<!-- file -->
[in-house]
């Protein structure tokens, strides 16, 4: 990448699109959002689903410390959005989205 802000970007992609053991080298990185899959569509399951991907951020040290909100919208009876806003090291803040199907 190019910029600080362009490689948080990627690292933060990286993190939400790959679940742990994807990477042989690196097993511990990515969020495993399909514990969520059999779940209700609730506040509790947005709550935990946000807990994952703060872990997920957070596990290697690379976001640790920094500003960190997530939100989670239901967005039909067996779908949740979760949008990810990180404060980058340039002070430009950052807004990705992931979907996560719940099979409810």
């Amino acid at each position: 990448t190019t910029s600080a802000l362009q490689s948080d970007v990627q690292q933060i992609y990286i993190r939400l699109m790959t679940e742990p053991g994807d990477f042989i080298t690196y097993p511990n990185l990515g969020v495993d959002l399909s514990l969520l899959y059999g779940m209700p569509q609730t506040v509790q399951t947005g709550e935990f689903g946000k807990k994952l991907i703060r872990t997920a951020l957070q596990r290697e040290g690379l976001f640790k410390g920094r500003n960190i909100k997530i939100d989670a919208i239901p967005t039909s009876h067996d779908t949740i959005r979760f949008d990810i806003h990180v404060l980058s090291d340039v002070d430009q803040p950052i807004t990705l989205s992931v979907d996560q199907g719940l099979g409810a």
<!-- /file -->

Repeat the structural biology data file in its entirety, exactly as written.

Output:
[in-house]
């Protein structure tokens, strides 16, 4: 990448699109959002689903410390959005989205 802000970007992609053991080298990185899959569509399951991907951020040290909100919208009876806003090291803040199907 190019910029600080362009490689948080990627690292933060990286993190939400790959679940742990994807990477042989690196097993511990990515969020495993399909514990969520059999779940209700609730506040509790947005709550935990946000807990994952703060872990997920957070596990290697690379976001640790920094500003960190997530939100989670239901967005039909067996779908949740979760949008990810990180404060980058340039002070430009950052807004990705992931979907996560719940099979409810």
């Amino acid at each position: 990448t190019t910029s600080a802000l362009q490689s948080d970007v990627q690292q933060i992609y990286i993190r939400l699109m790959t679940e742990p053991g994807d990477f042989i080298t690196y097993p511990n990185l990515g969020v495993d959002l399909s514990l969520l899959y059999g779940m209700p569509q609730t506040v509790q399951t947005g709550e935990f689903g946000k807990k994952l991907i703060r872990t997920a951020l957070q596990r290697e040290g690379l976001f640790k410390g920094r500003n960190i909100k997530i939100d989670a919208i239901p967005t039909s009876h067996d779908t949740i959005r979760f949008d990810i806003h990180v404060l980058s090291d340039v002070d430009q803040p950052i807004t990705l989205s992931v979907d996560q199907g719940l099979g409810a």